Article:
Will it make an agreement with you for you to take it as your slave for life(aionios)? (Job 41:4)

’Will you not fear me?" says The Lord "will you not be cautious in front of my face? The One who appointed the sand to be the boundary to the sea, by perpetual(aionios) decree, that it will not cross over though it will be agitated it is not able and though the waves resound within her yet she will not overstep it. (Jer.5:22)

Their land will be an object of horror and of lasting(aionios) scorn; all who pass by will be appalled and will shake their heads. (Jer.18:16)
Behold I will send, and take all the kindreds of the north, saith the Lord, and Nabuchodonosor the king of Babylon my servant: and I will bring them against this land, and against the inhabitants thereof, and against all the nations that are round about it: and I will destroy them, and make them an astonishment and a hissing, and perpetual(aionios) desolations. (Jer.25:9)

And it shall come to pass, when seventy years are accomplished, that I will punish the king of Babylon, and that nation, saith the LORD, for their iniquity, and the land of the Chaldeans; and I will make it perpetual(aionios) desolations. (Jer.25:12)
In their heat I will make their feasts, and I will make them drunken, that they may rejoice, and sleep a perpetual(aionios) sleep, and not wake, saith the LORD. (Jer.51:39)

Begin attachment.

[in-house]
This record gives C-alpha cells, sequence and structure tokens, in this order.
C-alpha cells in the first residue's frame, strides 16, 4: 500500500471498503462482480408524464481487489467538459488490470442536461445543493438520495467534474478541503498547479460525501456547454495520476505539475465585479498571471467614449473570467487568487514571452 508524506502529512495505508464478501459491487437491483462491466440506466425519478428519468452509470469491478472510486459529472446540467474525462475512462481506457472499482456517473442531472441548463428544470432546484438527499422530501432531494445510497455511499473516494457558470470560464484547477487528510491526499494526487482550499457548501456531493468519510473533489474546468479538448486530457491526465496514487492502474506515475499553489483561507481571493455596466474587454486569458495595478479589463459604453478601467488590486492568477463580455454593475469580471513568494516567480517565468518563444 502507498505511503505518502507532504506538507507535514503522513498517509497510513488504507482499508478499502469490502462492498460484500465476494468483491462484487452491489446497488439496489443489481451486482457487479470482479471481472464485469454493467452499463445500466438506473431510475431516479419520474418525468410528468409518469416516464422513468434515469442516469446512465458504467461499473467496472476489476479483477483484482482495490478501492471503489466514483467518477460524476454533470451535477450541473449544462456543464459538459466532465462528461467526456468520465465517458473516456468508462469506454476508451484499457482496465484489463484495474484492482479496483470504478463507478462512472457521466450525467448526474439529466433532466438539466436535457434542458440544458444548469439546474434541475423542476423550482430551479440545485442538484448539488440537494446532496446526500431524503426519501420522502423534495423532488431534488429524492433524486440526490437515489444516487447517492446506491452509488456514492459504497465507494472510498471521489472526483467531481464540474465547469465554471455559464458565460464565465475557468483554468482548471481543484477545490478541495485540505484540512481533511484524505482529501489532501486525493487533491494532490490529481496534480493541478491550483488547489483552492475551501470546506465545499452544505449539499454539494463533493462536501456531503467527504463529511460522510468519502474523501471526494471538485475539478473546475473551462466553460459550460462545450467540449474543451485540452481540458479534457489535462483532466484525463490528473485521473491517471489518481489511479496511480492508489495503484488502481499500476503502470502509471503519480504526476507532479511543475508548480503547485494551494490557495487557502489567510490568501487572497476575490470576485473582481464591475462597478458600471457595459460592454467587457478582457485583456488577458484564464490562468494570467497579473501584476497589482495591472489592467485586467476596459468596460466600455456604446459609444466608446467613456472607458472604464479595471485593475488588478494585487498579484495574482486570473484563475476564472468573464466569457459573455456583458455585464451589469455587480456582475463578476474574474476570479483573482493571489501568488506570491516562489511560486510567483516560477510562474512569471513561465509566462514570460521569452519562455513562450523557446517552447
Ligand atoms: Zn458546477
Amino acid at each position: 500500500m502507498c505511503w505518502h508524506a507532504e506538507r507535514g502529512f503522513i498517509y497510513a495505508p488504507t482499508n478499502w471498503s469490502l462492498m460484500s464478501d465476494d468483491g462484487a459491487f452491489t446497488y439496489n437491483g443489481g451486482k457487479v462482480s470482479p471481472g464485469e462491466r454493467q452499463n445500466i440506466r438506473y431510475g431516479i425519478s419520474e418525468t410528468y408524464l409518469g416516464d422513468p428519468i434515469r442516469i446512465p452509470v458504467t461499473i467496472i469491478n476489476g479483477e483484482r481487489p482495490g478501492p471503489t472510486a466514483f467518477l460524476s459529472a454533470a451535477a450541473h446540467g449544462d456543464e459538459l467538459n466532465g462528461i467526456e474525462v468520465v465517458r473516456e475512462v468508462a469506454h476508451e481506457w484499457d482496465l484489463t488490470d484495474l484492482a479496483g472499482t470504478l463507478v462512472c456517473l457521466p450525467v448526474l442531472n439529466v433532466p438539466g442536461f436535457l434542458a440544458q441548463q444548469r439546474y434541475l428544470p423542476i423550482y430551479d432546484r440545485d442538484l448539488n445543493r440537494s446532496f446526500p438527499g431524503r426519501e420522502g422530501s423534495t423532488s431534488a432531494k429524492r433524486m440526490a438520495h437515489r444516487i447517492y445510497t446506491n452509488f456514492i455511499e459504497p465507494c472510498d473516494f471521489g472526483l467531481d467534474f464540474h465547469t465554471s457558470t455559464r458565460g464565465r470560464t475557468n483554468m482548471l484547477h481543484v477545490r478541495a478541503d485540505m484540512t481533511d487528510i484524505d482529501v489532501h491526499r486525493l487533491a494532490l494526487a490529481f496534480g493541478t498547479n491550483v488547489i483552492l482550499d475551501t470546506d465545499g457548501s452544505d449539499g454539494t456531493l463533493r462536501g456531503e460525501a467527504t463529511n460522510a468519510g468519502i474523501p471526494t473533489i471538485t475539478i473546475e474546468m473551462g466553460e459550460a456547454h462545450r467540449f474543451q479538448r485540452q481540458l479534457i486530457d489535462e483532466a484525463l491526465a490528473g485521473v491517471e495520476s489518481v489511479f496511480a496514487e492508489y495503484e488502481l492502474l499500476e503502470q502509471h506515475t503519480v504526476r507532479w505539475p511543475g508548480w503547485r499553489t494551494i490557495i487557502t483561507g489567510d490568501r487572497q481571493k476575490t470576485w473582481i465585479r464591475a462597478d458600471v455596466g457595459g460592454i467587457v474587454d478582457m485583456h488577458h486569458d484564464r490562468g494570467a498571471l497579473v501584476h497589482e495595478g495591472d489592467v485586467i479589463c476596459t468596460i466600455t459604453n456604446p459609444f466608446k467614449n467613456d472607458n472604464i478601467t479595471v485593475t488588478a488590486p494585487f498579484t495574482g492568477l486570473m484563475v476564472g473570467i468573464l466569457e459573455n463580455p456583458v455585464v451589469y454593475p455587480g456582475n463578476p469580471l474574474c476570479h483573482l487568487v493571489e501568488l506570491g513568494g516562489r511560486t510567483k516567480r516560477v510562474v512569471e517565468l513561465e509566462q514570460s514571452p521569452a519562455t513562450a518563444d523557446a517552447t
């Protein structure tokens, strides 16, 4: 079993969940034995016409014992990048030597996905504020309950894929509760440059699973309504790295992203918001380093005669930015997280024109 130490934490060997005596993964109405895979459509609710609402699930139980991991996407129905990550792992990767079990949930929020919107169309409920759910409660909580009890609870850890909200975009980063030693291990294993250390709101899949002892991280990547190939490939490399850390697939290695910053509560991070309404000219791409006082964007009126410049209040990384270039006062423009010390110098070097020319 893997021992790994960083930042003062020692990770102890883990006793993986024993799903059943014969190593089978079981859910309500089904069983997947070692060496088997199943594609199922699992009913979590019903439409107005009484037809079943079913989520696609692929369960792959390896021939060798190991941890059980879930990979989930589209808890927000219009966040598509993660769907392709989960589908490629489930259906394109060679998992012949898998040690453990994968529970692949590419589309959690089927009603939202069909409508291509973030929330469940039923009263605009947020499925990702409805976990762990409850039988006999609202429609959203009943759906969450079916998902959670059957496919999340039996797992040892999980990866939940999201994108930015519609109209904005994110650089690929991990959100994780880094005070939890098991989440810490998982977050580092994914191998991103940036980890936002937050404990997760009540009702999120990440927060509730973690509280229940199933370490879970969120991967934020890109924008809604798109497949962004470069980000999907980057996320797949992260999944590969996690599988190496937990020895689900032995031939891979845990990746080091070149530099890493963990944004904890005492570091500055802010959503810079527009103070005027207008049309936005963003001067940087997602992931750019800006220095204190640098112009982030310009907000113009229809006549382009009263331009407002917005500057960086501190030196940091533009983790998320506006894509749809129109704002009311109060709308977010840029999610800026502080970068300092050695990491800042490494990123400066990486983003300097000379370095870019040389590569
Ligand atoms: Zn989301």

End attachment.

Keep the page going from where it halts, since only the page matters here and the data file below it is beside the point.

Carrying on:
When I shall bring thee down with them that descend into the pit, with the people of old time, and shall set thee in the low parts of the earth, in places desolate of old(aionios),with them that go down to the pit, that thou be not inhabited; and I shall set glory in the land of the living; (Ezek.26:20)
I will make you a perpetual(aionios) desolation, and your cities shall not be inhabited; and you shall know that I am Yahweh. (Ezek.35:9)
From those sleeping in the soil of the ground many shall awake, these to eonian(aionios) life and these to reproach for eonian(aionios) repulsion. (Daniel 12:2)

Thus says Yahweh, “Stand in the ways and see, and ask for the old(aionios) paths, ‘Where is the good way?’ and walk in it, and you will find rest for your souls. But they said, ‘We will not walk in it.’ (Jer.6:16)
For my people have forgotten me, they have burned incense to false gods; and they have been made to stumble in their ways, in the ancient(aionios) paths, to walk in byways,in a way not built up; (Jer.18:15)
Then he remembered the days of old(aionios), Moses and his people, saying, Where is he who brought them up out of the sea with the shepherds of his flock?where is he who put his holy Spirit in the midst of them? (Isa.63:11)

Greek scholar Marvin Vincent said: